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AARP Disaster Recovery Tool Kit

How to rebuild a town, city or neighborhood to be a livable community for people of all ages

Road Closed, Signs, Man On Bike, Fallen Telephone Pole Across Street, Damage, Disaster Recovery Toolkit, Livable Communities

Photo by Brett Deering/Getty Images

May 21, 2013: The day after a mile-wide, 200 mph tornado in Moore, Oklahoma, leveled entire neighborhoods, killing some two-dozen people.

"The goal of building resilience during long-term recovery is to restore the relevance and competitiveness of a community in order to improve quality of life for all residents. Long-term recovery and resilience is not about rebuilding exactly what was in place before a disaster; instead, achieving resilience requires a community to think about future plans that change the community’s trajectory and restore it as an asset within the national or regional constellation of urban environments."

— From "Envirenew Resilience: Creating Resilient Communities"

No town or city wants to experience the devastation and loss caused by a natural disaster (such as a hurricane, earthquake or tornado) or similarly destructive event.

However, when such tragedies do occur, the recovery work can provide an opportunity to reenvision the community and rebuild it to provide the features and services that enable people of all ages, physical abilities and life stages to comfortably call the community home.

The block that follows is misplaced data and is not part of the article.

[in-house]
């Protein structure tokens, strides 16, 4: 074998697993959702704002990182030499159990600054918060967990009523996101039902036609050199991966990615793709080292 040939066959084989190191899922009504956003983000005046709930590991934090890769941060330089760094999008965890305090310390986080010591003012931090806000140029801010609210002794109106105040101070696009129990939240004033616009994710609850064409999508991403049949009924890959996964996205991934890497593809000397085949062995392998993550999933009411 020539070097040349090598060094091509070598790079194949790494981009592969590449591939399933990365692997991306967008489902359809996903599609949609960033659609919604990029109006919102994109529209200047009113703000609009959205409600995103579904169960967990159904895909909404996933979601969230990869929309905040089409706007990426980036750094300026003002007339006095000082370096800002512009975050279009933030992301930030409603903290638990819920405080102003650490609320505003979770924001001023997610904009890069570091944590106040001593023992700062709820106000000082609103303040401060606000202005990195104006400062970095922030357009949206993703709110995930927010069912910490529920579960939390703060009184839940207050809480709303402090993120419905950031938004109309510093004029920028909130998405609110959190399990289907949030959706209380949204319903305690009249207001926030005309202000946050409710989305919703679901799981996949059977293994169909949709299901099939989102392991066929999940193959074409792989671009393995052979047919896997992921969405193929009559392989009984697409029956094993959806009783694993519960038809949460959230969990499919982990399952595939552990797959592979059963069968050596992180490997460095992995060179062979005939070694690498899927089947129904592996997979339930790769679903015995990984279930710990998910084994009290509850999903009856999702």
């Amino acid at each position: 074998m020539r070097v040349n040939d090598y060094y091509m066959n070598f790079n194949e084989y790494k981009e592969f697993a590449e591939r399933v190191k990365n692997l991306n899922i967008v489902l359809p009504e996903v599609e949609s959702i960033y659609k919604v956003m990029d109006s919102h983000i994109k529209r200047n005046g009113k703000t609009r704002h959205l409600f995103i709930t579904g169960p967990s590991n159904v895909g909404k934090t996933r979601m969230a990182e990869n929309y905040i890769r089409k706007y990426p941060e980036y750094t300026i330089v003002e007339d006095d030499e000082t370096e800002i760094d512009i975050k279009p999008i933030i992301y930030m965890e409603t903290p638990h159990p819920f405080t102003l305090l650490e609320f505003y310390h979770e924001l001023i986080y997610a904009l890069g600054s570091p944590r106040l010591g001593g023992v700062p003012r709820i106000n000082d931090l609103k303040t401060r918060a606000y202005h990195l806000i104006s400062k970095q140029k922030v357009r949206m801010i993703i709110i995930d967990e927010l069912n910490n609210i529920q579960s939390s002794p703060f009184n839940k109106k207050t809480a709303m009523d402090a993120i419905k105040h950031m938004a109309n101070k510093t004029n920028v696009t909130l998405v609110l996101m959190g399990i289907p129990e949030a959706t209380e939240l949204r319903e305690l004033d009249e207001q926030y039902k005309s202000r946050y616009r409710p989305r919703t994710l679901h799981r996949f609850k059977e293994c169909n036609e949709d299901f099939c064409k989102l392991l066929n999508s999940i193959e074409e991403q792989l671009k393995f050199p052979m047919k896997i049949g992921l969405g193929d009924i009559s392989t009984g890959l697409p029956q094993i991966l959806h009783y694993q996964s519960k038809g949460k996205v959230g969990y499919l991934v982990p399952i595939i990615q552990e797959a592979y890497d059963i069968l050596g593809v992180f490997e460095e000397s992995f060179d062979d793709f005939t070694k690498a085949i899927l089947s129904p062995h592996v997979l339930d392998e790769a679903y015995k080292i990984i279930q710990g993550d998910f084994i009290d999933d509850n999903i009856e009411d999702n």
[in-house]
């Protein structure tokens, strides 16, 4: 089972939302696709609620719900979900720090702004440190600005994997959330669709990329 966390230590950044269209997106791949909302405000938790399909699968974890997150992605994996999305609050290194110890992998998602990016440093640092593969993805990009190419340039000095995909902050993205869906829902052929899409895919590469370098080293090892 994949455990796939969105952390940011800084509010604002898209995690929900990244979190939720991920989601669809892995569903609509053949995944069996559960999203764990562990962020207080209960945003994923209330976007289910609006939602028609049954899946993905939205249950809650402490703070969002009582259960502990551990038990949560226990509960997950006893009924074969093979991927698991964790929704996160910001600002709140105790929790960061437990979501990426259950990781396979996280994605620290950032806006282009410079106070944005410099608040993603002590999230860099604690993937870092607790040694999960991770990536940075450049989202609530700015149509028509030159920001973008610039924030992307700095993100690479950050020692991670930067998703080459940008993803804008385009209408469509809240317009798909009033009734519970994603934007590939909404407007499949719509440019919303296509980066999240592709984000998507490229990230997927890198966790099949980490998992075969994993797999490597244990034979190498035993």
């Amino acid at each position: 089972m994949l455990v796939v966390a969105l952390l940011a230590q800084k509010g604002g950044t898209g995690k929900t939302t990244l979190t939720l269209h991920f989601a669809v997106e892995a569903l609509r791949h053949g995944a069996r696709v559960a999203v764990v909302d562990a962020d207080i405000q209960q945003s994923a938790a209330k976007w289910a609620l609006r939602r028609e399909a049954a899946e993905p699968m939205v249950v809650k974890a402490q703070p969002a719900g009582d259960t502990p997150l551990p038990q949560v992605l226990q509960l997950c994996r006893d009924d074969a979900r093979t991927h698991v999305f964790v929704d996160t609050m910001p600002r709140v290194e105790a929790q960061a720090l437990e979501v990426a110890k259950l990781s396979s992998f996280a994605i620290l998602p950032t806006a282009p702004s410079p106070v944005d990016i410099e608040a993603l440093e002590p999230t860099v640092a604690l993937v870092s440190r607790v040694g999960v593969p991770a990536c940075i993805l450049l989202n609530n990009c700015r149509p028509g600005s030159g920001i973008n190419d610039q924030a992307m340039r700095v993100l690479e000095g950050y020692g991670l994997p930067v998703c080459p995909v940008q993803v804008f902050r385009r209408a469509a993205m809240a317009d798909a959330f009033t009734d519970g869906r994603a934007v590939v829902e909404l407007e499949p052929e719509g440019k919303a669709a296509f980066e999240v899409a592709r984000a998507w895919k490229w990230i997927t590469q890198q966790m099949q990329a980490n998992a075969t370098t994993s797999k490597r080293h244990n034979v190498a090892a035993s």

The AARP Livable Communities Disaster Recovery Tool Kit is designed to support the mission of the Federal Emergency Management Agency (FEMA) as it works to prepare for, protect against, respond to, recover from and mitigate hazards nationwide.

The tool kit describes the elements and features of a livable community and aligns the specific categories of work under the strategic framework of the "8 Domains of Livability" (a rubric used by the AARP Network of Age-Friendly Communities to identify needs, goals and successes) with FEMA's Recovery Support Functions. Additionally, the tool kit provides policy information, tools and resources to support the types of recovery work that lead to greater community resiliency and future preparedness. 

Follow the links in the bulleted list below to access each part of the tool kit and see "photovision" examples of real locations and how smart "renvisioning" can turn uninviting, unwalkable streets and communities into lively, useful spaces and places. Post-disaster recovery efforts can do the same by both restoring and improving damaged areas.

Disaster Recovery Tool Kit Contents

This tool kit is a collaboration of the Federal Emergency Management Administration and AARP Livable Communities, represented by senior program advisor Jeanne Anthony. The tool kit was published in January 2015 with portions updated in September 2017.

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